Category Archives: Catholicism

The New Age of Martyrdom (Review: “To the Martyrs”)

Daily Mass once moved me to tears.

I used to work in campus ministry, so I went to Mass every day. It was not unusual to have the diocesan vocations director visit us. While I was working at the University Catholic Center, the vocations director was Fr. Brian McMaster, so we had him for Mass often. On one unremarkable weekday, he announced that he’d be offering one of the Masses for Various Needs and Occasions (of which there are many), and that he’d chosen the Mass for Persecuted Christians.

It cut me to the core. This was years before the Islamic State (a.k.a. ISIS) was making daily headlines, putting the persecution of Christians into full focus. Fr. Brian’s reverence and heartfelt preaching created such an intense experience of the Mass that when I knelt to pray in thanksgiving after the dismissal, I just cried.

These days, of course, the persecution of Christians is at the forefront of our minds. It doesn’t stop on days when the news doesn’t report it. More Christians died for their faith in the 20th century than in every other century in history combined. When you hear “martyr,” you probably think of first-century Christians who were thrown before wild beasts. But do you also think of the Christians who are dying right now fleeing Syria and Iraq?

The blood of the martyrs is the seed of the Church.

I jumped at the opportunity to read about the historical and contemporary reality of Christian martyrdom in a new book by my former bishop, Cardinal Donald Wuerl of the Archdiocese of Washington, D.C. In To The Martyrs: A Reflection on the Supreme Christian Witness, the faith and courage of those who gave the ultimate sacrifice for the Truth is honored, retold, and illuminated. They died for what they believed in. Could you?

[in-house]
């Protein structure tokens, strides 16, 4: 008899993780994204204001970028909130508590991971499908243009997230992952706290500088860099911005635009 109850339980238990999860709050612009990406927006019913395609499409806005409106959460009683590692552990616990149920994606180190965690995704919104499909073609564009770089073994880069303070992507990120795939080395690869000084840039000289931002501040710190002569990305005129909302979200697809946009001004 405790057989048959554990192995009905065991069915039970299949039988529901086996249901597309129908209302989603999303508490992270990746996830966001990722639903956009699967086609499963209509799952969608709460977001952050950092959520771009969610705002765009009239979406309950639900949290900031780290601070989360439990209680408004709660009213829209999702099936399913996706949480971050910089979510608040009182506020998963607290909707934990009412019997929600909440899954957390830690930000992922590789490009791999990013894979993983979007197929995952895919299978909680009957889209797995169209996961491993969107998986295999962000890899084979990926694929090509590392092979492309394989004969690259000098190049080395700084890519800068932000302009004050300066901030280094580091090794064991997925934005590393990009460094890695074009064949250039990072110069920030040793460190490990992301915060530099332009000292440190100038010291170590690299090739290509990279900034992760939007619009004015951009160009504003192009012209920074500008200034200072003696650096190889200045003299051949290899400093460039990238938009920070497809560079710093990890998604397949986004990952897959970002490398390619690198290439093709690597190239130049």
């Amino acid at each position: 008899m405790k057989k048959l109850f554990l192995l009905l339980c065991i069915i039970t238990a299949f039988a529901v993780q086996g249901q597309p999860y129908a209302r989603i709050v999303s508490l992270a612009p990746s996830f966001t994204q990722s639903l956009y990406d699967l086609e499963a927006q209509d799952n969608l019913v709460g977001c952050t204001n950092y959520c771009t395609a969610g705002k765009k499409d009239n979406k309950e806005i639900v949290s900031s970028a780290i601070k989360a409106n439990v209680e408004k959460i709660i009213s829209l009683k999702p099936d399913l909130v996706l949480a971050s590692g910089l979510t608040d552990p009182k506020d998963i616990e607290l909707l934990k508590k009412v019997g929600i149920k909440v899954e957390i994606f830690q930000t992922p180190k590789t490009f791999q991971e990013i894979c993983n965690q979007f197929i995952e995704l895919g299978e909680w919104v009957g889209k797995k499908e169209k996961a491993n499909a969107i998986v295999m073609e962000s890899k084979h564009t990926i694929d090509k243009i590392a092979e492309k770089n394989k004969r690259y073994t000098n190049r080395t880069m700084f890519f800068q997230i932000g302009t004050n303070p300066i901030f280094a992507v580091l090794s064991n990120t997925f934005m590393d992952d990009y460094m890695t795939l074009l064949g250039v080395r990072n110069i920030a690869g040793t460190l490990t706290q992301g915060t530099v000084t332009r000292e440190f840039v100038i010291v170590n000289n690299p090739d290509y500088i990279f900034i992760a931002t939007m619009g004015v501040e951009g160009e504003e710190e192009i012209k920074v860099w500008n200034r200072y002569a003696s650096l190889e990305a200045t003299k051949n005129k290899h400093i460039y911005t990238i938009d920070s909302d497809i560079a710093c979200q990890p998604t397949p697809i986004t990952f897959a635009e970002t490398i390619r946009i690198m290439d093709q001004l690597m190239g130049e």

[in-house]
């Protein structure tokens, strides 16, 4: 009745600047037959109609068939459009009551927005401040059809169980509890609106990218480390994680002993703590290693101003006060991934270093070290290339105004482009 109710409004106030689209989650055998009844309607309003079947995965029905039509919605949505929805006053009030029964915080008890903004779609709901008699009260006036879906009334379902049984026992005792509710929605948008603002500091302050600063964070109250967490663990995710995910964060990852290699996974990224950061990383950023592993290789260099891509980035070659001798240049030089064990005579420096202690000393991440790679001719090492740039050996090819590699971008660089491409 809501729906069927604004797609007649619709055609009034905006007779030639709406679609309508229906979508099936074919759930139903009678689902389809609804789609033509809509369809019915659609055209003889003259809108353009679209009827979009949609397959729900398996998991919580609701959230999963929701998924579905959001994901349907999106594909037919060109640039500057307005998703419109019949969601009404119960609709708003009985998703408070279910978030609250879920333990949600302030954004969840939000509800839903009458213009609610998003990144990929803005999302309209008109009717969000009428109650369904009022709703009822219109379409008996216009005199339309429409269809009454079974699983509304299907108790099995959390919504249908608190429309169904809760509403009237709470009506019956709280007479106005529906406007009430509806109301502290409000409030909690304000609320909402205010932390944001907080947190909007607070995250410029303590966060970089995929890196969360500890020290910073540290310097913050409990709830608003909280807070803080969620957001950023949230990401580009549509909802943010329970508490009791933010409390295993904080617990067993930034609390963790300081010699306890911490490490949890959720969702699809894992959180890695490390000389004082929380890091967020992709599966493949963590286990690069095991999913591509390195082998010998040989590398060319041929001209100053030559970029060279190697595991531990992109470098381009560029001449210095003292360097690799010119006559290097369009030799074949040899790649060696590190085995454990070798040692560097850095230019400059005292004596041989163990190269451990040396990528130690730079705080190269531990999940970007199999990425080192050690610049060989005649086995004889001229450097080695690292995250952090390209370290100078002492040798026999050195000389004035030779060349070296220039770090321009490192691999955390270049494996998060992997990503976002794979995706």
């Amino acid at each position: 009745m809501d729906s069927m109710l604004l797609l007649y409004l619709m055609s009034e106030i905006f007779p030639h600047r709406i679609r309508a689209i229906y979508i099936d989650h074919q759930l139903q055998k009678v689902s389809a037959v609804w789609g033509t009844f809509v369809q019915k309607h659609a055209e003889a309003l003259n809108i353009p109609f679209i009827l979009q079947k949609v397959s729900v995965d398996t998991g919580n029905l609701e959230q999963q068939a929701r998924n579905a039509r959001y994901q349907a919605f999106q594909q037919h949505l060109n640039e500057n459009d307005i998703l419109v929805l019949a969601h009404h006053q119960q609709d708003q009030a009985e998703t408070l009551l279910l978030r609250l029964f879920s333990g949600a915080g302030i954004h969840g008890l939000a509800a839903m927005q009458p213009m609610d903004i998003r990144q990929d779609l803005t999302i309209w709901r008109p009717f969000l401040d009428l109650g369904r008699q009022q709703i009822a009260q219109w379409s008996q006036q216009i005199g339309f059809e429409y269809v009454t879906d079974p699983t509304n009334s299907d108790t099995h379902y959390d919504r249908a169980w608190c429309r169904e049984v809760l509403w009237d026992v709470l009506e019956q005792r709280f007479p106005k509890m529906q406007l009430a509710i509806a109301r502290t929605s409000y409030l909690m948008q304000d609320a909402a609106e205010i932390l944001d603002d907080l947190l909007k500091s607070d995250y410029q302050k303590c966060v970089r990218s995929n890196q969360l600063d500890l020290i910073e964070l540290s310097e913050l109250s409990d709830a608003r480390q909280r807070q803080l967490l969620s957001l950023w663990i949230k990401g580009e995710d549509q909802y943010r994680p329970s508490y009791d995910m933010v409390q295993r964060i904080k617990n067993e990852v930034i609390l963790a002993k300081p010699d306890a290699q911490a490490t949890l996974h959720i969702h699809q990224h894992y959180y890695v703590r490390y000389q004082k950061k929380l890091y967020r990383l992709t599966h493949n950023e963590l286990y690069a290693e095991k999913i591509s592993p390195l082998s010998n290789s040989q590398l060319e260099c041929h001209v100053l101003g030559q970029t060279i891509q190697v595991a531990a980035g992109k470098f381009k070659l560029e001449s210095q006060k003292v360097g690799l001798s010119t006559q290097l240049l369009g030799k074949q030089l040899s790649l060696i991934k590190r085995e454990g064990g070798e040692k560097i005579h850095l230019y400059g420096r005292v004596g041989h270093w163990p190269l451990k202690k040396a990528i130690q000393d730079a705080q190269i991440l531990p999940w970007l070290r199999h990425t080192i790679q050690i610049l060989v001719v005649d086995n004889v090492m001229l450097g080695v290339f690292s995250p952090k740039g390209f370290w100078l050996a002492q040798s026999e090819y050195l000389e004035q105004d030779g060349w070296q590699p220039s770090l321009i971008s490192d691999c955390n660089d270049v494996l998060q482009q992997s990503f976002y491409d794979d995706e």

Read the rest at AustinCNM.

You, Too, Can Discern the Will of God (Review of Fr. Mike Schmitz and Peter Kreeft)

A little over a year ago, I reviewed a book about discernment, decision-making, and the will of God by a non-Catholic Bible scholar and teacher, Gary Friesen. I haven’t run out of things to discern in the meantime, though, so this year, I decided to share some Catholic advice. In the spirit of teaching to all levels and encouraging the wise stewardship of one’s time, I offer you a video by Fr. Mike Schmitz and an article by Peter Kreeft. Your first point of discernment is whether to learn from both or just one!

"If your heart loves God, it is worth following. If it doesn't, then you're not interested in the problem of discernment of his will anyway." —Peter Kreeft

Since this is the 21st century and Internet attention spans are short, Fr. Mike Schmitz recorded a brief video to answer a question on many young minds (and some not-so-young ones). He is one of my favorite preachers, hands-down. Not all priests are good at giving homilies, and still fewer can also preach outside of Mass. He nails it. His main focus is campus ministry, but I never feel like he’s talking down to me. Yes, it is a vertical video, but in under 8 minutes, Fr. Mike manages to give 3 excellent guiding questions for discernment.

Watch the video and read the rest at Austin CNM.

Taking Steps Toward the Savior (Review: “Forming Intentional Disciples”)

Do you have a relationship with Jesus? Do you believe God has a mission for your life? Do you tell other people, honestly and openly, about the ways the Holy Spirit works in your day-to-day? Or does all of that sound “too Protestant”? Are those things normal for you? Do you feel like a little bit of a freak because that’s your version of normal?